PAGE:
• Disadvantage – While vector files are great for solid colors, there are limitations to the amount and kind of shading, blending and gradient effects these files can achieve. There is no such thing as a ‘vector photo’. All photos are raster format (unless you make a vector illustration that looks like a photo, as the example above shows). Also, depending on the format the vector file is saved as, you may need a specific program to open it. Typically, most people won’t be able to open a vector file unless it’s in PDF or SVG format, so viewing these files can be a little more difficult than raster files.


Which files are best for decorating garments?

Here are the different file formats used for each garment decoration process:

Screen Printing / Silk Screening

  • Vector (.AI, .CDR, .PDF, .EPS, and others) Vector files are perfect for screen printing.
  • Raster (.PSD, .TIFF, .JPEG, and others) beware when using Raster files, as a low quality file will mean a low quality print.

Heat Transfer Vinyl (solid color – not printable)

  • Vector (.AI, .CDR, .PDF, .EPS, and others) Vector files are the only option for cutting HTV graphics.

Heat Transfer Vinyl (full color printable)

  • Vector (.AI, .CDR, .PDF, .EPS, and others) Vector files are the ideal choice for Printable HTV because of their high quality and ability to create ‘contour cutlines’.
  • Raster (.PSD, .TIFF, .JPEG, and others) While Raster files can be used to print onto HTV, you will still need a Vector ‘contour cutline’ to cut around the image.

Direct To Garment (DTG)

  • Raster (.PNG, .TIFF, .JPEG, and others) Beware of White and Transparent backgrounds. JPEG files always have White backgrounds and can cause your DTG printer to print a white box around your image. TIFF and PNG files have the option when saving to ‘preserve transparency’ so you don’t get that White background.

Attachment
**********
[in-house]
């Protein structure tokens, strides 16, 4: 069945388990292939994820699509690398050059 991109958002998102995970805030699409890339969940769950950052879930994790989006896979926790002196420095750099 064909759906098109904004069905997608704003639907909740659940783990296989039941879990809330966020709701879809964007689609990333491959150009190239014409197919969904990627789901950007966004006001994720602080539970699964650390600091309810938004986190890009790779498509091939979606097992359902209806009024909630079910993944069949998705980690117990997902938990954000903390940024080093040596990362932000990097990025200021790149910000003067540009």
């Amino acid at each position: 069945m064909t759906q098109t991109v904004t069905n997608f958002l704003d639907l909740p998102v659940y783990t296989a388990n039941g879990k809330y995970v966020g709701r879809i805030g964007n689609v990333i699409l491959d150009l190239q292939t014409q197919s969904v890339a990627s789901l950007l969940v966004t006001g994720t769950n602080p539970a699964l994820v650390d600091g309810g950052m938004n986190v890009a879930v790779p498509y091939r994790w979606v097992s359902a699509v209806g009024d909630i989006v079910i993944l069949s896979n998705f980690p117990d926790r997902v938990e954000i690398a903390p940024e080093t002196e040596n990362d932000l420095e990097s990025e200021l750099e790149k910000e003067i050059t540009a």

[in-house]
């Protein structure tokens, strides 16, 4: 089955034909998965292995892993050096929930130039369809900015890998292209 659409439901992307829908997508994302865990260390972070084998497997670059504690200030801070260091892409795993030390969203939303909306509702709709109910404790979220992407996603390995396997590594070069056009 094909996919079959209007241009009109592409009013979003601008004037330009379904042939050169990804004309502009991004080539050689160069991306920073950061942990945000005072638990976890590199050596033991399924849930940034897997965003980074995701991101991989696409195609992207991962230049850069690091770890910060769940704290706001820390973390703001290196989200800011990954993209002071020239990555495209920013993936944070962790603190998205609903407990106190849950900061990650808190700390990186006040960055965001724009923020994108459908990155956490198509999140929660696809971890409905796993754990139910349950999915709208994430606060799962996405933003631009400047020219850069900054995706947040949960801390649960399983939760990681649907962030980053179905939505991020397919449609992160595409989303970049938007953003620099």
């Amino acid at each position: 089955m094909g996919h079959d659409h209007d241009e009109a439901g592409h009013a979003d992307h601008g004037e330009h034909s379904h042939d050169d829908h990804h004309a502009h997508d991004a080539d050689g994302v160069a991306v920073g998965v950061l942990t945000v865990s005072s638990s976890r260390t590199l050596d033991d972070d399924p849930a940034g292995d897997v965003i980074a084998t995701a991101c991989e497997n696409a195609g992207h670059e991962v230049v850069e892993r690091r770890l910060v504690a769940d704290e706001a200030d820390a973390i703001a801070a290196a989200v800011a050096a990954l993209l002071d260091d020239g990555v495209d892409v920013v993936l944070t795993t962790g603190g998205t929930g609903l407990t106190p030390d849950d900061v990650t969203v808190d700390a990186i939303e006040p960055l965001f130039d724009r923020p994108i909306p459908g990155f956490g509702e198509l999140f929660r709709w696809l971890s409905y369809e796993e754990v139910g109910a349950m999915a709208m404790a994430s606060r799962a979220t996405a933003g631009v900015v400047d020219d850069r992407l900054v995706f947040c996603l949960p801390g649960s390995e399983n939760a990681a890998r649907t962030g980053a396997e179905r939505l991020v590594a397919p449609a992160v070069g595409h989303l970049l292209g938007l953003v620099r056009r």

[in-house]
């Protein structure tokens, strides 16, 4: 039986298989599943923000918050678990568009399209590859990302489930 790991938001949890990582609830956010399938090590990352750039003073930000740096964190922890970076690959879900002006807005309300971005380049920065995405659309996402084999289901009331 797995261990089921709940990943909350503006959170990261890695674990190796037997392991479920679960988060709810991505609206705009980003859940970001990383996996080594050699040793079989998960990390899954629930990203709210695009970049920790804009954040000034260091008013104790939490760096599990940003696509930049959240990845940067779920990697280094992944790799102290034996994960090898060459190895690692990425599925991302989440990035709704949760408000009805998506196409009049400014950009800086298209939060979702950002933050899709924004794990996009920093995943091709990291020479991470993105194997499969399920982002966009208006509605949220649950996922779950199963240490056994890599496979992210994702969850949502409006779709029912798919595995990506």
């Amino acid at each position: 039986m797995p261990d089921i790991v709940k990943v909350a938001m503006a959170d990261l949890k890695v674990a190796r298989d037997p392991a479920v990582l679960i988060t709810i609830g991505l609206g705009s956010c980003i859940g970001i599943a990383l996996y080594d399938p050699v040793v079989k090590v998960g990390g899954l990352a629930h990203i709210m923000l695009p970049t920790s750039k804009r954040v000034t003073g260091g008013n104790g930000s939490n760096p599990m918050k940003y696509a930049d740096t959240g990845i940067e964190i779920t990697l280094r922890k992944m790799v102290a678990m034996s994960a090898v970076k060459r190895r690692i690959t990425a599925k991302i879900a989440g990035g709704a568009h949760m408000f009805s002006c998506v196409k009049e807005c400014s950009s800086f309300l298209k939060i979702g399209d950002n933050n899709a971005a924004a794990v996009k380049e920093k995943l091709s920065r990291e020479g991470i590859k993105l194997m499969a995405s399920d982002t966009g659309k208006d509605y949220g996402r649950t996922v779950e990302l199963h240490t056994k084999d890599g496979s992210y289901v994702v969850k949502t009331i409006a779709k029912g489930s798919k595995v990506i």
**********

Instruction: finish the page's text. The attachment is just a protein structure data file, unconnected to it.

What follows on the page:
• Raster (.PNG, .TIFF, .JPEG, and others) Most sublimation software programs accept raster files. Just make sure they are high quality/resolution or very large in size.
  • Vector (.AI, .CDR, .PDF, .EPS, and others) Vector files are ideal because if there are spot colors or colors outside the printing gamut, these can be identified and replaced or changed.

File Formats

While this list does not include every format for each file type, these are the most common you will see in the graphic design world:


  • JPEG/JPG (Joint Photographic Experts Group)
  • GIF (Graphics Interchange Format)
  • PNG (Portable Network Graphics)
  • BMP (Bit MaP)
  • TIFF/TIF (Tagged Image File Format)
  • PSD (PhotoShop Document)


  • EPS (Encapsulated PostScript)
  • SVG (Scalable Vector Graphics)
  • PDF (Portable Document Format)
  • AI (Adobe Illustrator)
  • CDR (Corel DRaw)
  • DXF (Drawing eXchange Format)


  • PS (Post Script)
  • AI (Adobe Illustrator)
  • CDR (Corel DRaw)
  • EPS (Encapsulated PostScript)
  • CDR (Corel DRaw)
  • PDF (Portable Document Format)

There is a whole lot more info on these file types and formats that we will discuss in the future. Check back for more articles that will go into further detail. If you want to know more now, just do a search online. Or if you have specific questions, especially in regards to garment decoration, feel free to ask our graphic artists at:

1-800-234-4890 or art@wellingtonhouse.com